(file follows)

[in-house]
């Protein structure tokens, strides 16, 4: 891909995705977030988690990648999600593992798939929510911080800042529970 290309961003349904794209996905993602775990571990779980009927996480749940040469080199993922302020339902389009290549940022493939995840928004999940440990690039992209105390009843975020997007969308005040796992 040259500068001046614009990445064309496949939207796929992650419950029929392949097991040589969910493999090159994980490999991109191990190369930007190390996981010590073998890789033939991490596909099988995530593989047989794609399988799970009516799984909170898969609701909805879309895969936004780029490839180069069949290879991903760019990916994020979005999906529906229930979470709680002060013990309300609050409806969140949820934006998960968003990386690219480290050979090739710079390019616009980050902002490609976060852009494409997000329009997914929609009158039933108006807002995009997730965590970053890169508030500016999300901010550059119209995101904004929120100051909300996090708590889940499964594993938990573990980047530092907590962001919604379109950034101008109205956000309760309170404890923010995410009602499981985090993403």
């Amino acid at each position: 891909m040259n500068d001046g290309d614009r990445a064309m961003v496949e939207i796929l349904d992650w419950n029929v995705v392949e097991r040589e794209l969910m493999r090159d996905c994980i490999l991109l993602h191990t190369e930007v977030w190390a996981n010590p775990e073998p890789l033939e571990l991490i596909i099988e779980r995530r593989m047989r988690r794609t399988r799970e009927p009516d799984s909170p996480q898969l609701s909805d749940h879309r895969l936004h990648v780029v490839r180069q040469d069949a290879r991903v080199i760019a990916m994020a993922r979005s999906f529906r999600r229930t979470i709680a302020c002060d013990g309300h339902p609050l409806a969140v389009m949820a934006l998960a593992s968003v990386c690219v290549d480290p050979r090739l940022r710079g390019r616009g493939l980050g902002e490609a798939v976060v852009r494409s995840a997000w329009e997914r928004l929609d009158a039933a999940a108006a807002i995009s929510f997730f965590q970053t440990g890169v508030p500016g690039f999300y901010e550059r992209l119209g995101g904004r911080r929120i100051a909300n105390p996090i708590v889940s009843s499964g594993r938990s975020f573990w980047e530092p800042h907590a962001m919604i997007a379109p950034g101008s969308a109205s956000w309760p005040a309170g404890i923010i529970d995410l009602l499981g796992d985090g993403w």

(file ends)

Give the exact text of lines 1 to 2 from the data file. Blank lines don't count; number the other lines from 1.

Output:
[in-house]
């Protein structure tokens, strides 16, 4: 891909995705977030988690990648999600593992798939929510911080800042529970 290309961003349904794209996905993602775990571990779980009927996480749940040469080199993922302020339902389009290549940022493939995840928004999940440990690039992209105390009843975020997007969308005040796992 040259500068001046614009990445064309496949939207796929992650419950029929392949097991040589969910493999090159994980490999991109191990190369930007190390996981010590073998890789033939991490596909099988995530593989047989794609399988799970009516799984909170898969609701909805879309895969936004780029490839180069069949290879991903760019990916994020979005999906529906229930979470709680002060013990309300609050409806969140949820934006998960968003990386690219480290050979090739710079390019616009980050902002490609976060852009494409997000329009997914929609009158039933108006807002995009997730965590970053890169508030500016999300901010550059119209995101904004929120100051909300996090708590889940499964594993938990573990980047530092907590962001919604379109950034101008109205956000309760309170404890923010995410009602499981985090993403």